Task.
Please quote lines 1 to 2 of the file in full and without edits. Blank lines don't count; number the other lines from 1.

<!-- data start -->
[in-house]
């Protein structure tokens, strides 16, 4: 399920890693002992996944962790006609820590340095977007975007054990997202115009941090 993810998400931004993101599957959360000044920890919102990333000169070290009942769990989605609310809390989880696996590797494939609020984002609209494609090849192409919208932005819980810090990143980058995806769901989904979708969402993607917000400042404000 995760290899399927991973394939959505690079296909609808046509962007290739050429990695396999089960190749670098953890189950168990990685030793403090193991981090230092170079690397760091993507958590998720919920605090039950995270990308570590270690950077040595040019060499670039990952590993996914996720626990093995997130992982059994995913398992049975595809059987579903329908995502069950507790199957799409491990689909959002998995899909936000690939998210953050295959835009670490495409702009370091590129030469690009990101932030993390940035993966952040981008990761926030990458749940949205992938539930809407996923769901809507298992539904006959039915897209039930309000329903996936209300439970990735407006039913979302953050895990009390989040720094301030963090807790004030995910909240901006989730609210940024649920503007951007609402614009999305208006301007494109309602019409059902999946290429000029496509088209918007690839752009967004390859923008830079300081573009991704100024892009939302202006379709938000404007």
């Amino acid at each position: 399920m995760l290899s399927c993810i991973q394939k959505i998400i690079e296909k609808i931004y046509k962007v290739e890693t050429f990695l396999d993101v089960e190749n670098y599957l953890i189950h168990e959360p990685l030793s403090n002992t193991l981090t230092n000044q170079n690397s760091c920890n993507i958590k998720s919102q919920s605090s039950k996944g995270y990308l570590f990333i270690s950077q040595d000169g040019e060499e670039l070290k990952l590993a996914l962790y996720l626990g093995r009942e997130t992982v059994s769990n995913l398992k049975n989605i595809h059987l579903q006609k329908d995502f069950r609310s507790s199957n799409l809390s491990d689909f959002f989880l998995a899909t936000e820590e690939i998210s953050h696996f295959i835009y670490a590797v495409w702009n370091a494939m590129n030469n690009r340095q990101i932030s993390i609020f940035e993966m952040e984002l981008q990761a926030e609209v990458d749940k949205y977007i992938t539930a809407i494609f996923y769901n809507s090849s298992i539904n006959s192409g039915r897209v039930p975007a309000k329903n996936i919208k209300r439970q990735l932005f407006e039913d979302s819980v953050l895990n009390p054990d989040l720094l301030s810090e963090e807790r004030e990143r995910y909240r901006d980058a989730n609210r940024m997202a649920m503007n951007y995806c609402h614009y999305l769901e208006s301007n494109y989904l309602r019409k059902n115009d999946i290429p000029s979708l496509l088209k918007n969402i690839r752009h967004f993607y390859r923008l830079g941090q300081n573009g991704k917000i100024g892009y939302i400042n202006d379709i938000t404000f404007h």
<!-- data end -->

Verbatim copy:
[in-house]
């Protein structure tokens, strides 16, 4: 399920890693002992996944962790006609820590340095977007975007054990997202115009941090 993810998400931004993101599957959360000044920890919102990333000169070290009942769990989605609310809390989880696996590797494939609020984002609209494609090849192409919208932005819980810090990143980058995806769901989904979708969402993607917000400042404000 995760290899399927991973394939959505690079296909609808046509962007290739050429990695396999089960190749670098953890189950168990990685030793403090193991981090230092170079690397760091993507958590998720919920605090039950995270990308570590270690950077040595040019060499670039990952590993996914996720626990093995997130992982059994995913398992049975595809059987579903329908995502069950507790199957799409491990689909959002998995899909936000690939998210953050295959835009670490495409702009370091590129030469690009990101932030993390940035993966952040981008990761926030990458749940949205992938539930809407996923769901809507298992539904006959039915897209039930309000329903996936209300439970990735407006039913979302953050895990009390989040720094301030963090807790004030995910909240901006989730609210940024649920503007951007609402614009999305208006301007494109309602019409059902999946290429000029496509088209918007690839752009967004390859923008830079300081573009991704100024892009939302202006379709938000404007």